What is interesting about language is its ability to facilitate images in the mind of the thinker. How “tree” causes an image of a tree, of some general kind to “appear” in my mind. Of course, objects are obvious, but what about concepts? What comes to mind for the word “gay” or “Republican”, or “gay Republican”? The latter as a phrase seems more loaded with meaning than the prior two, which is not a shock really, but it is interesting in so far as the image that does come to mind, whatever it might be, can vary in a much greater degree depending on sexual, political or religious persuasion. I would venture to guess that the array of images is far greater than that for “tree”. On the other hand, what if the words were “grey republican” or “gay pelican”, the meaning of these is less clear. Wittgenstein suggests that language has a grammar, a set of rules that govern its usage. Grammar here is not the technical grammar that we learn in school but grammar that dictates the how words are understood and used. For example, if I go to a Wendy’s drive through and the guy asks me what I want, the realm of expected answers does not include mathematics or dominos, these are outside the grammar. Similarly, if I use the phrase universal healthcare, depending on who you are talking to the meaning understood could contain understandings of progressive politics or a rejection of Socialism. In either case the meaning is, as Wittgenstein would say, is in the use.
Below are a couple of new proofs that deal with two phrases that have struck me as odd, and interesting. Both are controversial in their own way, or even absurd, but considering the discussion above they allude to a breakdown in the understanding of the logic of language. The first is “It’s hard to be White”. I have not gotten to what interests me in this statement, nor have I exposed the false logic of language as well as I hoped. I do not intend to white bash or disregard the historical, and still present, characteristics of racism, but instead wonder why do people feel that some of the below statements are true? What influence does language and culture have in maintaining the prohibition of the concepts described? If language is use, and language is a structure of power as Foucault states, how can language be used to rest ownership from the pejorative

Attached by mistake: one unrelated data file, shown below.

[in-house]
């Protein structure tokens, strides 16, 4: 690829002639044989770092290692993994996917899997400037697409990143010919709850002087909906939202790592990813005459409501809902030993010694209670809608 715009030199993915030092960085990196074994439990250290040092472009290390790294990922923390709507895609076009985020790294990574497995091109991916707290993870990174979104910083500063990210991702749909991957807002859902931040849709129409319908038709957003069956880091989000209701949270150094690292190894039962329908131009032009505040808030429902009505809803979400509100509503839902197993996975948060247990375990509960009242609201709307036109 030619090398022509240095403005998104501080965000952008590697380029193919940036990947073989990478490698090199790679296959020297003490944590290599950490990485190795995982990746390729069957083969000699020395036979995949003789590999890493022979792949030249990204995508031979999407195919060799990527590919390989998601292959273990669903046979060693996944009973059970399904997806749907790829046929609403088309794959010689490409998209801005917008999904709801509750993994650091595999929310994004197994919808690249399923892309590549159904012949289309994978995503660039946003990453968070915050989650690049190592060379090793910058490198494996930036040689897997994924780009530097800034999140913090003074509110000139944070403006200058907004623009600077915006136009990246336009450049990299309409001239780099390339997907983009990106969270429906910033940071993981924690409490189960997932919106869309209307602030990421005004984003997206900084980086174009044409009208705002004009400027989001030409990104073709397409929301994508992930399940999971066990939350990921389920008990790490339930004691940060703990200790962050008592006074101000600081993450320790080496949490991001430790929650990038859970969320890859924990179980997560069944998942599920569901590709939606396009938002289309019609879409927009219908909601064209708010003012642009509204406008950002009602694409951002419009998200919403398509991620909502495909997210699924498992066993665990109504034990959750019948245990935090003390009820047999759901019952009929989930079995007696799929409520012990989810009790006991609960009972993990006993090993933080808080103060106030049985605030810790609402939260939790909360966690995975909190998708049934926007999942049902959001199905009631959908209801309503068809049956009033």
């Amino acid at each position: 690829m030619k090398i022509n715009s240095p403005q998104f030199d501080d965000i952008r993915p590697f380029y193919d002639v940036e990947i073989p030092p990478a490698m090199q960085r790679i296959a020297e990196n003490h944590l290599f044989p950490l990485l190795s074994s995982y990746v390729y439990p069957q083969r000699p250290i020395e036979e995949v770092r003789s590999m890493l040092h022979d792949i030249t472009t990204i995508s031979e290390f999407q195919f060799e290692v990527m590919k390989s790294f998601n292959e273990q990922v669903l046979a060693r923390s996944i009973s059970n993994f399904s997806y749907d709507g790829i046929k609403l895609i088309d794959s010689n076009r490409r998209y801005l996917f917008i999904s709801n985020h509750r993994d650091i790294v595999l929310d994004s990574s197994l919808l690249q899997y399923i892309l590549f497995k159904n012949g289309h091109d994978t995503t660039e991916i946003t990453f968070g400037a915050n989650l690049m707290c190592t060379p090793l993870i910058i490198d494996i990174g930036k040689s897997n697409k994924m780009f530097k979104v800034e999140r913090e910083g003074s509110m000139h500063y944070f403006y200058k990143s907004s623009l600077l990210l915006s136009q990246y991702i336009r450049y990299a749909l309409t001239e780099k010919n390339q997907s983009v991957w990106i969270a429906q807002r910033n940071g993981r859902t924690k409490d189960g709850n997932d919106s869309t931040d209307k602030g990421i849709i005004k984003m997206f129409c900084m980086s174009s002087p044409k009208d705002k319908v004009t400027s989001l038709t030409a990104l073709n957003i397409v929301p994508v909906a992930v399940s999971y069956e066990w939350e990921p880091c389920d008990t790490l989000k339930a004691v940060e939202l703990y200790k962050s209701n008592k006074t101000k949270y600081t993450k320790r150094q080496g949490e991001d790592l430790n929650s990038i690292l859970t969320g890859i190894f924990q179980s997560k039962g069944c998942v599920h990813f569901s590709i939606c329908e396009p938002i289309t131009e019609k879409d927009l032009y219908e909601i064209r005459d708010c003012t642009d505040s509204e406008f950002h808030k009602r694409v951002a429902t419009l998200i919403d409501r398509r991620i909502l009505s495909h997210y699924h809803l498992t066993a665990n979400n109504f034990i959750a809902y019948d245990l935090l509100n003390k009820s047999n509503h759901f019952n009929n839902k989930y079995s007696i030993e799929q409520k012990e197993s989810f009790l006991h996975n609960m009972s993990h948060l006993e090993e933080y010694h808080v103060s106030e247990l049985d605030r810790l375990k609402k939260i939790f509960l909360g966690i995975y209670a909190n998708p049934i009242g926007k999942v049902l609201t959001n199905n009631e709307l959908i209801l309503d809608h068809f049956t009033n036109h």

The next statement is “Freedom is not free”. Depending on your belief in Sartre or America military might, the meaning of the statement means something different. Again, for me the dichotomy of these two possibilities makes for an interesting analysis.
Finally, someone asked me what other artists I identified with, or not, in my work from the following list; Joseph Kosuth, Lawrence Weiner, Jenny Holzer and Mark Lombardi. First, I do not identify with the denotative meaning that Weiner and Kosuth espouse. Even in Weiner’s case where the viewer has a much greater influence over the meaning. It is this search for the connotative that inclines me to identify with the work of Holzer and Lombardi. Holzer in particular. While I do not prefer the use of irony that she can use in her work, I do see the value in its parody of advertising and the glib oversimplified selling statement that so many people take as truth. Her reliance on cultural discourse is a significant influence.
More on this in a later post.